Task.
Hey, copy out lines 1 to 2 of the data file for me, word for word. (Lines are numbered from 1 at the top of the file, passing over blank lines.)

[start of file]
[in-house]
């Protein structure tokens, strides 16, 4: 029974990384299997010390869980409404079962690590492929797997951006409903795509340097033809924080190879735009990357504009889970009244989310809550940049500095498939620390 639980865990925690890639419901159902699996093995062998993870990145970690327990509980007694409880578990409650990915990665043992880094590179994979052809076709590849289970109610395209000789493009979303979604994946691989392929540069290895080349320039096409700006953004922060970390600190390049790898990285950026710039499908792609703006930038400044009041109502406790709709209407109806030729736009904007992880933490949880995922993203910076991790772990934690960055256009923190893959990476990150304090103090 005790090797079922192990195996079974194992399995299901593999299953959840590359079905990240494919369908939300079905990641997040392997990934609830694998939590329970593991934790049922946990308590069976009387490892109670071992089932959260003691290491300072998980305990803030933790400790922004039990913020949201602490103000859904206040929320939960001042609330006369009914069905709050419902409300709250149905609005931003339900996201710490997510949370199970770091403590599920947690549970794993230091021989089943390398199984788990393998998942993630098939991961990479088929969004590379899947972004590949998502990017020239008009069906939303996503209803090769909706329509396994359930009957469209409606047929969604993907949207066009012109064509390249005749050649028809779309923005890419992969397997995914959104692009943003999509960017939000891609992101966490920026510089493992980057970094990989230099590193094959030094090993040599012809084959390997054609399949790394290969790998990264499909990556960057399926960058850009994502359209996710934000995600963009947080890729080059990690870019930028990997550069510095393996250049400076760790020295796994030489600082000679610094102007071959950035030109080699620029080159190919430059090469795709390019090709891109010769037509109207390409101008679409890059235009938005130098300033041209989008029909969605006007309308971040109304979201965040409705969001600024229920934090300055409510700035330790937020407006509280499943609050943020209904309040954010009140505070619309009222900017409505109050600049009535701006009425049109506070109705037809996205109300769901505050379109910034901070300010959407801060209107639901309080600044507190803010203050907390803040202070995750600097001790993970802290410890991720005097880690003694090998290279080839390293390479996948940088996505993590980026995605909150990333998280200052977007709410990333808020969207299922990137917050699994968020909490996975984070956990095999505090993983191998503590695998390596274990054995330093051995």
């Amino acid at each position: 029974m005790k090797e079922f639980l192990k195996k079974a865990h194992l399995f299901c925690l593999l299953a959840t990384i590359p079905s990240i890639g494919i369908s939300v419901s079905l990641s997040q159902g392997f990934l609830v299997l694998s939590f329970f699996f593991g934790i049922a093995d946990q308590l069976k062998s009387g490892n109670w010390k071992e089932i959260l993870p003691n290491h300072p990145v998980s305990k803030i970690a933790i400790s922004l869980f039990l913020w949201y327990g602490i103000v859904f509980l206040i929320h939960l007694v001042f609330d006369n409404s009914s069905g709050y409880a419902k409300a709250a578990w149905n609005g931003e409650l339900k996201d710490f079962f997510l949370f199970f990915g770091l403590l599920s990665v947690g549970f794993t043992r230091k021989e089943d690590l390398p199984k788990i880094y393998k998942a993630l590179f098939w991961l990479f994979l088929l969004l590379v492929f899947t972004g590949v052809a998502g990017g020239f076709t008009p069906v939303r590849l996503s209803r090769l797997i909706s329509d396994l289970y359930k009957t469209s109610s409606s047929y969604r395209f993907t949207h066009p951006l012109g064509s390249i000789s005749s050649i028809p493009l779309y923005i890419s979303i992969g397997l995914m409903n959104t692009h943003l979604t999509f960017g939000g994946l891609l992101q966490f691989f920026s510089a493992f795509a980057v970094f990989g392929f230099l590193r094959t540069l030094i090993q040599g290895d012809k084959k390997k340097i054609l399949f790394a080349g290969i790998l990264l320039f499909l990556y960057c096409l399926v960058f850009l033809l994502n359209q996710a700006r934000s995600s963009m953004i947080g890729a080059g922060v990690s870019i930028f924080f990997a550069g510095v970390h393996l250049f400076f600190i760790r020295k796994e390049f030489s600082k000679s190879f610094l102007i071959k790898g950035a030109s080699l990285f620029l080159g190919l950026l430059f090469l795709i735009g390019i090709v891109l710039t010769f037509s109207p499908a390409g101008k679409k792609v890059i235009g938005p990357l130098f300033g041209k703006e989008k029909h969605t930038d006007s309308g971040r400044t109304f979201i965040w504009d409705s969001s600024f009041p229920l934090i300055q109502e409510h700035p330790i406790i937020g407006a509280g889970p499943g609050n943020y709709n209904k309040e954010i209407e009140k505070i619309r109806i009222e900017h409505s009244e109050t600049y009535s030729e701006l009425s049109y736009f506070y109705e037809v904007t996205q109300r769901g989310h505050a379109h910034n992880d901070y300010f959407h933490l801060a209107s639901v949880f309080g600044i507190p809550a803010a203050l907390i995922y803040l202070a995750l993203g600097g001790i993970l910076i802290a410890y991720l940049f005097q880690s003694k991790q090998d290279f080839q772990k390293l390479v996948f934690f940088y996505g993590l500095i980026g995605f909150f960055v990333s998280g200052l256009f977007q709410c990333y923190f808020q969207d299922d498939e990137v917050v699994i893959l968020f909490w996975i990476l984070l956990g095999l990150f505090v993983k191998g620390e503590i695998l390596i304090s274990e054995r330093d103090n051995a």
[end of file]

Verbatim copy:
[in-house]
């Protein structure tokens, strides 16, 4: 029974990384299997010390869980409404079962690590492929797997951006409903795509340097033809924080190879735009990357504009889970009244989310809550940049500095498939620390 639980865990925690890639419901159902699996093995062998993870990145970690327990509980007694409880578990409650990915990665043992880094590179994979052809076709590849289970109610395209000789493009979303979604994946691989392929540069290895080349320039096409700006953004922060970390600190390049790898990285950026710039499908792609703006930038400044009041109502406790709709209407109806030729736009904007992880933490949880995922993203910076991790772990934690960055256009923190893959990476990150304090103090 005790090797079922192990195996079974194992399995299901593999299953959840590359079905990240494919369908939300079905990641997040392997990934609830694998939590329970593991934790049922946990308590069976009387490892109670071992089932959260003691290491300072998980305990803030933790400790922004039990913020949201602490103000859904206040929320939960001042609330006369009914069905709050419902409300709250149905609005931003339900996201710490997510949370199970770091403590599920947690549970794993230091021989089943390398199984788990393998998942993630098939991961990479088929969004590379899947972004590949998502990017020239008009069906939303996503209803090769909706329509396994359930009957469209409606047929969604993907949207066009012109064509390249005749050649028809779309923005890419992969397997995914959104692009943003999509960017939000891609992101966490920026510089493992980057970094990989230099590193094959030094090993040599012809084959390997054609399949790394290969790998990264499909990556960057399926960058850009994502359209996710934000995600963009947080890729080059990690870019930028990997550069510095393996250049400076760790020295796994030489600082000679610094102007071959950035030109080699620029080159190919430059090469795709390019090709891109010769037509109207390409101008679409890059235009938005130098300033041209989008029909969605006007309308971040109304979201965040409705969001600024229920934090300055409510700035330790937020407006509280499943609050943020209904309040954010009140505070619309009222900017409505109050600049009535701006009425049109506070109705037809996205109300769901505050379109910034901070300010959407801060209107639901309080600044507190803010203050907390803040202070995750600097001790993970802290410890991720005097880690003694090998290279080839390293390479996948940088996505993590980026995605909150990333998280200052977007709410990333808020969207299922990137917050699994968020909490996975984070956990095999505090993983191998503590695998390596274990054995330093051995």